ODBC, ISP IPv4 grab, Osada, Notifications, Cloudflare, DANE/TLSA, SHACAL
- Daily fun, with Python and ODBC. Had to work with databases, which were designed by other team and required really complex join stuff and had annoying variable and table names. I had to write separate lookup routine to find the data indexes from the row using cursor description. Because references like this-table.this-column won't work obviously with ODBC directly. There are two ways, either format whole row as dictionary, or instead of that just mapping descriptions with enumeration to dictionary, which then allows getting the row indexes easily using the description string. I've actually done this several times in past, but every time when you encounter it, it causes slight frustration why it's like this. It would be so nice, if the row would directly allow references using strings, instead of only index numbers. - But this is relatively nice way of doing it. The worse ways dealing with it, is using magic number indexes or renaming every output using as in SQL query. Of course that also works. In general I do not like glue, redundant, obfuscating and brittle -code.
- Daily WTF. ISP dropped routed traffic to our own static addresses. Why? Because their internal documentation lacked information about our static addresses. Ok, they quite quickly recovered the routing, but it was once again silly mess. Yet it was quite easy to analyze, when I saw that links are up, there's some traffic, but primary (routed) traffic isn't getting through and there are responses destination unreachable from OSPF based routing. Business as usual. But now it's working again. After checking with friends, this seemed to happen widely, only way to get the addresses back was to request for it. It's likely that they're just doing unholy IPv4 address grab to get addresses, in case the end users wouldn't notice it at all.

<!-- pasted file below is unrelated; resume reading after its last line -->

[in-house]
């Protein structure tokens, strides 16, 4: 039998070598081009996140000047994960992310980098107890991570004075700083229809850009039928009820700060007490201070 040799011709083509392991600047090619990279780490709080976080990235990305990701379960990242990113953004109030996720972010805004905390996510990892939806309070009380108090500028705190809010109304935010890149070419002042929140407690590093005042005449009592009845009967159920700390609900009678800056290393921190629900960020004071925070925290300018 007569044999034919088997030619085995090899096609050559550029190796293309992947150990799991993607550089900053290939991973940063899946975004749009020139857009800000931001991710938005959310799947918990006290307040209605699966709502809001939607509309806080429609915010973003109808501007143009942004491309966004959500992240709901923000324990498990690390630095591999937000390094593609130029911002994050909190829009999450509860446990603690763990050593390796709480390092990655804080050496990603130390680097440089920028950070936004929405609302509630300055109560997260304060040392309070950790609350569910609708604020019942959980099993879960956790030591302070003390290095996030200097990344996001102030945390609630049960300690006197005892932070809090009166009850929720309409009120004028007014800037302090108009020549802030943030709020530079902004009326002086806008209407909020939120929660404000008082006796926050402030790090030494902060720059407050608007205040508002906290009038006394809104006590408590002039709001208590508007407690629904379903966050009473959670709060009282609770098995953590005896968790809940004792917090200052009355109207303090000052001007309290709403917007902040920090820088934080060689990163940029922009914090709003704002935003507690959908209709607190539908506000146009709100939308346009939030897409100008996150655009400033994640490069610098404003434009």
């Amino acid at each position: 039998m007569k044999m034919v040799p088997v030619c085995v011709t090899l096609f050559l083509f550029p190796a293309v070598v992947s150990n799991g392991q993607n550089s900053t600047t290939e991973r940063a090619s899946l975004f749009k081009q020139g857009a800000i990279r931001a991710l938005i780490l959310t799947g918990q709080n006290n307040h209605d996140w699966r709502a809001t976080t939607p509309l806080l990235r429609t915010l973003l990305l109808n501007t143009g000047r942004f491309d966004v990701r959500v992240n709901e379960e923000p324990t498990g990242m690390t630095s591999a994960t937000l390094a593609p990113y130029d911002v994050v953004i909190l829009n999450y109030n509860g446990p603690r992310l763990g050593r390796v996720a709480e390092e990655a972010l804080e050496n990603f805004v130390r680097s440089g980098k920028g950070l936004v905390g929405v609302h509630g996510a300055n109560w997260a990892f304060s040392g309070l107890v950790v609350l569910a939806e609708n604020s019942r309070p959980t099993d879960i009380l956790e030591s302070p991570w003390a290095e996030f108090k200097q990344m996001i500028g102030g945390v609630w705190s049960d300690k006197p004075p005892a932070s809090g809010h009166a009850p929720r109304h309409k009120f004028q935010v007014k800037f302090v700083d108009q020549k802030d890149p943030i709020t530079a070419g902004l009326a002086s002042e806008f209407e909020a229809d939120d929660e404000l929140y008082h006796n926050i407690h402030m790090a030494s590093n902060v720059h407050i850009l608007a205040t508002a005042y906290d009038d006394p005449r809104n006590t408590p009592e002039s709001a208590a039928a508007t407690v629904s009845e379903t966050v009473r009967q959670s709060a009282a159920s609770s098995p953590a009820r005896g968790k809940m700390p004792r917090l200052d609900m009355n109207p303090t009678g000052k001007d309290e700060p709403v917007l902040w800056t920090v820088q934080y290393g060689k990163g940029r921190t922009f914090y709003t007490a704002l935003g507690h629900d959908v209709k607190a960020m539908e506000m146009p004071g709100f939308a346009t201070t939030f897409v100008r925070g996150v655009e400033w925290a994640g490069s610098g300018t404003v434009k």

- Alitalia Flight 404. Typical, messed up crew, system which gives incorrect indication about it's status as well as lack of secondary warning system (minimum altitude) and busy flight traffic control -> didn't warn about fail. So four different systems failed at once, but as it's obvious at least two of the systems failed "by design" or didn't have adequate controls in place. This is good example how many of the IT systems and projects fail as well. Luckily in most of cases, this won't kill anyone. But who knows what the indirect consequences in some cases are.
- Added to specific alarms systems direct integration to Slack, Telegram and Teams & Android via GCM. These platforms provide really easy and super nice to use integration environments. Now it's possible to get critical alerts as direct notifications on your phone, via any of those channels, additionally instead of more traditional SMS and email.
- Tested social network Osada. Nothing special yet another platform, which I don't really have any need to use after the initial test.
- Moved my domains DNS to Cloudflare, at least that worked well. Thank you Cloudflare for doing good and usable stuff. Namecheap didn't support IPv6 nor HTTPS domain forwarding, Clouflare fixed both of those issues.
- Some notes about DANE and TLSA when using Let's Encrypt certificates. Yet it all makes perfect sense. Who says, you need to use ready scripts, usually admins are very comfortable writing own scripts when required. Also great a post DNSSEC DS and DANE TLSA common mistakes. See: DANE / TLSA @ Wikipedia
- SHACAL cipher @ Wikipedia - Yet another basic cipher, from existing building blocks.
- Misc, Tested: TOTP, RDP, SSH, Microsoft Authenticator, MePIN, Office 365 Authentication, Mobile SSO, LDAP, OKTA Verify MFA, OTP Push mobile app, Geo-location with Dynamic Zones, Authentication user device detection, Okta MFA SDK.